By Frederick Copleston

ISBN-10: 0385468458

ISBN-13: 9780385468459

Conceived initially as a major presentation of the improvement of philosophy for Catholic seminary scholars, Frederick Copleston's nine-volume A background Of Philosophy has journeyed a ways past the modest function of its writer to common acclaim because the most sensible heritage of philosophy in English.
Copleston, an Oxford Jesuit of large erudition who as soon as tangled with A. J. Ayer in a fabled debate concerning the life of God and the potential for metaphysics, knew that seminary scholars have been fed a woefully insufficient nutrition of theses and proofs, and that their familiarity with such a lot of history's nice thinkers was once decreased to simplistic caricatures. Copleston got down to redress the incorrect via writing a whole heritage of Western philosophy, one crackling with incident and highbrow pleasure -- and person who provides complete position to every philosopher, proposing his suggestion in a superbly rounded demeanour and exhibiting his hyperlinks to people who went earlier than and to those that got here after him.
The results of Copleston's prodigious labors is a background of philosophy that's not likely ever to be exceeded. concept journal summed up the overall contract between students and scholars alike whilst it reviewed Copleston's A background of Philosophy as "broad-minded and target, complete and scholarly, unified and good proportioned... we won't suggest [it] too highly."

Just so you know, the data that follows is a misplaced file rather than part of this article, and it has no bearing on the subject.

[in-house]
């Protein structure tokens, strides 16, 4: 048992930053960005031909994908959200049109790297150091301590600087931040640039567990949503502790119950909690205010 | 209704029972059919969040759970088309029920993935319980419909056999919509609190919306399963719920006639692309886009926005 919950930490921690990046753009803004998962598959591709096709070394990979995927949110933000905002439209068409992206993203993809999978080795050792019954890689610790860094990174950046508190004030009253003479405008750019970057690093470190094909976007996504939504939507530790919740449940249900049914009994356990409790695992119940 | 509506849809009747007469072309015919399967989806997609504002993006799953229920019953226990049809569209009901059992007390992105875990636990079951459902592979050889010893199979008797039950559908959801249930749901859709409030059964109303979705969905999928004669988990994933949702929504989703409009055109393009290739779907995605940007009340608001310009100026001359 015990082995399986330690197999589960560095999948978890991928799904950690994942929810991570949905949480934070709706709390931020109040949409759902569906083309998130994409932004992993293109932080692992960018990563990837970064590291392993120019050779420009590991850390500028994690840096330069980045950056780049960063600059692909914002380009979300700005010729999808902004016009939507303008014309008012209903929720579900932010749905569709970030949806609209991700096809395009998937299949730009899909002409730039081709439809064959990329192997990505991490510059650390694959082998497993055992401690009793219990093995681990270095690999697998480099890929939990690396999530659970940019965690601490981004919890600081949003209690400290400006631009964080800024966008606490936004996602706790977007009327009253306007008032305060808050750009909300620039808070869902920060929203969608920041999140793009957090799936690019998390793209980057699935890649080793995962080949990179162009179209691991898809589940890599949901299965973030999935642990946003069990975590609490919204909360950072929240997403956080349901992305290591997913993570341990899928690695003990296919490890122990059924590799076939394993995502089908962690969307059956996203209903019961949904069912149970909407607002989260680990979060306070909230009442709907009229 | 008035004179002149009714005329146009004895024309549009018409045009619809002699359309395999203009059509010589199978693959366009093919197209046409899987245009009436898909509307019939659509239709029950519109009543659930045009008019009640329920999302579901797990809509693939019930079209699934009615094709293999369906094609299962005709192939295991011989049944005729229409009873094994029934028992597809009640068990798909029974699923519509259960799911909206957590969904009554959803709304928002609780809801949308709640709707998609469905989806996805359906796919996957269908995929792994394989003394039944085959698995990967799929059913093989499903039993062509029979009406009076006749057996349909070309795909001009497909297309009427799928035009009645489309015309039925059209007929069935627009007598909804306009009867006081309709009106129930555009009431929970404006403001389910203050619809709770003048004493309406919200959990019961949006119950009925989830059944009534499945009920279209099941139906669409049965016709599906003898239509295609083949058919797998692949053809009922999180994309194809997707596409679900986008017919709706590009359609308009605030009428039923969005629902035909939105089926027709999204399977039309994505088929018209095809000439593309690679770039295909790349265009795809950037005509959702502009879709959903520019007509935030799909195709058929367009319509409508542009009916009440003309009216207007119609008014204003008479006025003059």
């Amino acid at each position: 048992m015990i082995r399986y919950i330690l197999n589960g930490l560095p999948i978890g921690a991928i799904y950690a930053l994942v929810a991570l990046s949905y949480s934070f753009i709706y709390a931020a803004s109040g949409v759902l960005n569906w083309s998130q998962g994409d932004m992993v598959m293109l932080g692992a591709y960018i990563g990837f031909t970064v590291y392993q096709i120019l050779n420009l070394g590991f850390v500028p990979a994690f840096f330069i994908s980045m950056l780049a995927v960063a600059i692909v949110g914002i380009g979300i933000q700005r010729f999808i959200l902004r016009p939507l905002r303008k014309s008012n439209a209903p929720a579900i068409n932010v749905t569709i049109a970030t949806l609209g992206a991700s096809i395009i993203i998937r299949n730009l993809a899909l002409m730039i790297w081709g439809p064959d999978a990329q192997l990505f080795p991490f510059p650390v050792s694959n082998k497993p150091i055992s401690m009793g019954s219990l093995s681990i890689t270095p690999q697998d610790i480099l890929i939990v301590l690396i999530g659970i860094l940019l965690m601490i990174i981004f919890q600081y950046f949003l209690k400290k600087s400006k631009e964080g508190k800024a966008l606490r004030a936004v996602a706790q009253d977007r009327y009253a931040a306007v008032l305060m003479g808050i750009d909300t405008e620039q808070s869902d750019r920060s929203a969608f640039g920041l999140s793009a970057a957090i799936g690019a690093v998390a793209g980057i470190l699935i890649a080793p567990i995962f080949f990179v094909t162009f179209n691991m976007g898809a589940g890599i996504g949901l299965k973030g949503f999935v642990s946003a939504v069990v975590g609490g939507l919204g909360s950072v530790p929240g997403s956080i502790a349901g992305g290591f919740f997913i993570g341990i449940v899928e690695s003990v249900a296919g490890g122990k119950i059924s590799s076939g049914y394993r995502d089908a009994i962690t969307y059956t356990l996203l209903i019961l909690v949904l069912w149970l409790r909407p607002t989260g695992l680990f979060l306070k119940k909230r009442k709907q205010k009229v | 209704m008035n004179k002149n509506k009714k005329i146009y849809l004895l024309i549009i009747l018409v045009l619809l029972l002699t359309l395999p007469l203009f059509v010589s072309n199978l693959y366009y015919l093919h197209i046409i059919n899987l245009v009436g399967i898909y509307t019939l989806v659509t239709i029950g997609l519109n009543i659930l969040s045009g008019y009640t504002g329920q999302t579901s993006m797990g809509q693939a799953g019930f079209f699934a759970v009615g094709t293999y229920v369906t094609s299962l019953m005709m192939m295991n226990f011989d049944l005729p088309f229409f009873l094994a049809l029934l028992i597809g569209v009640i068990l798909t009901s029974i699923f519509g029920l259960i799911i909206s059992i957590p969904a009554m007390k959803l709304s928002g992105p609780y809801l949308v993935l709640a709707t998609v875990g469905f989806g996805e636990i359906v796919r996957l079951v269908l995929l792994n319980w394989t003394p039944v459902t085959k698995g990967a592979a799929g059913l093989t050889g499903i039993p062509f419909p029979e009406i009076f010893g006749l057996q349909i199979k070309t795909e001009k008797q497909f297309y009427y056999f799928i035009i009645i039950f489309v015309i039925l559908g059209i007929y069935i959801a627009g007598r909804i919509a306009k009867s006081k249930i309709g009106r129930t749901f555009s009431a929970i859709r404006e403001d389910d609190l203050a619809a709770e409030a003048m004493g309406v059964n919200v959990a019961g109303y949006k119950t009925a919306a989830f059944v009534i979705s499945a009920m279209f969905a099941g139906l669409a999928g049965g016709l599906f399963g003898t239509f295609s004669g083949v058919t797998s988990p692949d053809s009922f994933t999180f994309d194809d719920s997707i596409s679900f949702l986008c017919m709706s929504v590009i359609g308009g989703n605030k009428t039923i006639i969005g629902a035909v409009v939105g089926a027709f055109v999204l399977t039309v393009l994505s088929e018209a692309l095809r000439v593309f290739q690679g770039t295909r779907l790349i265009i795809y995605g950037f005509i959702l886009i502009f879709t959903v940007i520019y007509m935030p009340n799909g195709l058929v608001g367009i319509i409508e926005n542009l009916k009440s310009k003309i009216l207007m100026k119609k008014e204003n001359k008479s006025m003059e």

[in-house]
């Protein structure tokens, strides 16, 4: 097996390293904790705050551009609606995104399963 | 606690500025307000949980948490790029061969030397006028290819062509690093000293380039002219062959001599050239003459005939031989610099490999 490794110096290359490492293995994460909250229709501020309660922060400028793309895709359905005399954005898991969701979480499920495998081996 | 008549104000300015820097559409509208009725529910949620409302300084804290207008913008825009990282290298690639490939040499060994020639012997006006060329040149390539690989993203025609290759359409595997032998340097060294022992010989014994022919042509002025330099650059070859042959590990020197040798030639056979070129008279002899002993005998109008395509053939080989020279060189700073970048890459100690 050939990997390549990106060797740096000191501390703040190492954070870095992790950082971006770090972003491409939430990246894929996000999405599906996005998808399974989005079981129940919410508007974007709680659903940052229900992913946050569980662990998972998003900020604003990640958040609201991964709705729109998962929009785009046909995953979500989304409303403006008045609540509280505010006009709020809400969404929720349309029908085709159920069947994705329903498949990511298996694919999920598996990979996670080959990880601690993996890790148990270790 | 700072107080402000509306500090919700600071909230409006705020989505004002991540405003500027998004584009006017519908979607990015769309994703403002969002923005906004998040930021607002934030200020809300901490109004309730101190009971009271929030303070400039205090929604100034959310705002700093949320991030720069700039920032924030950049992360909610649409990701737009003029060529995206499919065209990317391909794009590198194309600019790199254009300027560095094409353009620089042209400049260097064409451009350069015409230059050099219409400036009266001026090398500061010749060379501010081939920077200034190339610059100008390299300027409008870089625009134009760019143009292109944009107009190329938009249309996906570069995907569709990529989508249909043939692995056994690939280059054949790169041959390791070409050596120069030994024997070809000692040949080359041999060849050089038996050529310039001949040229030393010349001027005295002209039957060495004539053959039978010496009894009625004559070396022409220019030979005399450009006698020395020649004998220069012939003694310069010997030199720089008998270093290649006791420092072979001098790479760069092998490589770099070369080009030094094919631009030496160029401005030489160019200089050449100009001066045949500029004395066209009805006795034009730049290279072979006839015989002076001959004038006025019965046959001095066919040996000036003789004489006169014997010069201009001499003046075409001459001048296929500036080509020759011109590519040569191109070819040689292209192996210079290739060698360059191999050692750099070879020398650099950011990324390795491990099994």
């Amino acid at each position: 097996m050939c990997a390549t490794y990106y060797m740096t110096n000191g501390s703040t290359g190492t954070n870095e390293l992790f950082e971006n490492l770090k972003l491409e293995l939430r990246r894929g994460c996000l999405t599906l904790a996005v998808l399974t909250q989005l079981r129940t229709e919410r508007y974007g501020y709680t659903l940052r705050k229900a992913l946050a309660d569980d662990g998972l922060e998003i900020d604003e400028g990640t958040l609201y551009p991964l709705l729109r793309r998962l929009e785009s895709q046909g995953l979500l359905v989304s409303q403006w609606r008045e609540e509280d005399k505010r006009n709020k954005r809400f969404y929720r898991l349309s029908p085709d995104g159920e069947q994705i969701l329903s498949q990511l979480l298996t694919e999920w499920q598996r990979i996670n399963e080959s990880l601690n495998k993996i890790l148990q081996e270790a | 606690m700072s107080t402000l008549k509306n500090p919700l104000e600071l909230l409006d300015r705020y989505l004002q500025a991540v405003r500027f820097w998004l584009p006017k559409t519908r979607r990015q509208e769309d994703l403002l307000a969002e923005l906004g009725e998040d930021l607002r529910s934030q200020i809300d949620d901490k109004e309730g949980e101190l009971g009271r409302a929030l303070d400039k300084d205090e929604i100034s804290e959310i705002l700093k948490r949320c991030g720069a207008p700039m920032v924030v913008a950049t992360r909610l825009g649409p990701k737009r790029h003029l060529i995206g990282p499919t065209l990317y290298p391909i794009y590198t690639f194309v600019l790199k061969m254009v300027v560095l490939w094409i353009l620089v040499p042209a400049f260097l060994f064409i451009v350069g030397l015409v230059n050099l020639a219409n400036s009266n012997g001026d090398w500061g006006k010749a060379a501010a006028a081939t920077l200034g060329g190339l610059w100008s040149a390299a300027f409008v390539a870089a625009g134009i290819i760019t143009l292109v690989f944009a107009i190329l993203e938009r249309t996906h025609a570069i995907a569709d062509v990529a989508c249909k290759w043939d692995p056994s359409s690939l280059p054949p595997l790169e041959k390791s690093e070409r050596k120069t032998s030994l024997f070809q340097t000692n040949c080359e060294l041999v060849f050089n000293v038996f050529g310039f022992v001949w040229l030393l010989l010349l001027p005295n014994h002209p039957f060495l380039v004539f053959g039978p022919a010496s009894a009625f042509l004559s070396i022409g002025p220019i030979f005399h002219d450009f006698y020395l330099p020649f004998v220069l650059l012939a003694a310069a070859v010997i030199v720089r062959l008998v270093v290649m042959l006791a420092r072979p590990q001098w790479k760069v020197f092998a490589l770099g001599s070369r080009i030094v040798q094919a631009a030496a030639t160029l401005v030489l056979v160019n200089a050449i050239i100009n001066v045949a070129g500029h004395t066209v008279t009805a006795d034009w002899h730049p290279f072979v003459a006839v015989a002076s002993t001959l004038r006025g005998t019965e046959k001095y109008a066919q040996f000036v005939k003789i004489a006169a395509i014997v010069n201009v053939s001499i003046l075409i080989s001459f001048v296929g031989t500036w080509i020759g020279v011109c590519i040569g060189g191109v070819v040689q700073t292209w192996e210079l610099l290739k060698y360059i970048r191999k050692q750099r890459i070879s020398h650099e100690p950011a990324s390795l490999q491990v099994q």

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Extra resources for A History of Philosophy, Volume 3: Late Medieval and Renaissance Philosophy: Ockham, Francis Bacon, and the Beginning of the Modern World

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I say, therefore, that intuitive knowledge is proper individual knowledge . . ' 8 It is clear that Ockham is not speaking simply of sensation: he is speaking of an intellectual intuition of an individual thing, which is caused by that thing and not by anything else. Moreover, intuition for him is not confined to intuition of sensible or material things. ' 'Aristotle says that nothing of those things which are external is understood, unless first it falls under sense; and those things are only sensibles according to him.

But we have to be careful of our way of speaking. We ought not to say that 'Plato and Socrates agree (share) in something or in some things, but that they agree (are alike) by some things, that is, by themselves and that Socrates agrees with (cont'mit cum) Plato, not in something, but by something, namely himself'. 2 In other words, there is no nature common to Socrates and Plato, in which they come together or share or agree; but the nature which is Socrates and the nature which is Plato are alike.

We may be able to establish that a given thing has a cause; but it does not follow that we thereby gain a simple and proper knowledge of the ~hing w~ich is its cause. The reason of this is that the knowledge ~n questIo~ c~~es from intuition; and the intuition of one thing IS not the mtUltIon of another thing. tions in natural theology; but what 1 want to emphasize at the moment is that Ockham did not deny that a causal argument can have any validity. , 35. 5, N. , 3. B. 72 THE FOURTEENTH CENTURY OCKHAM (3) the one without the other; but, given empirical reality as it is, one can discern causal connections.

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A History of Philosophy, Volume 3: Late Medieval and Renaissance Philosophy: Ockham, Francis Bacon, and the Beginning of the Modern World by Frederick Copleston


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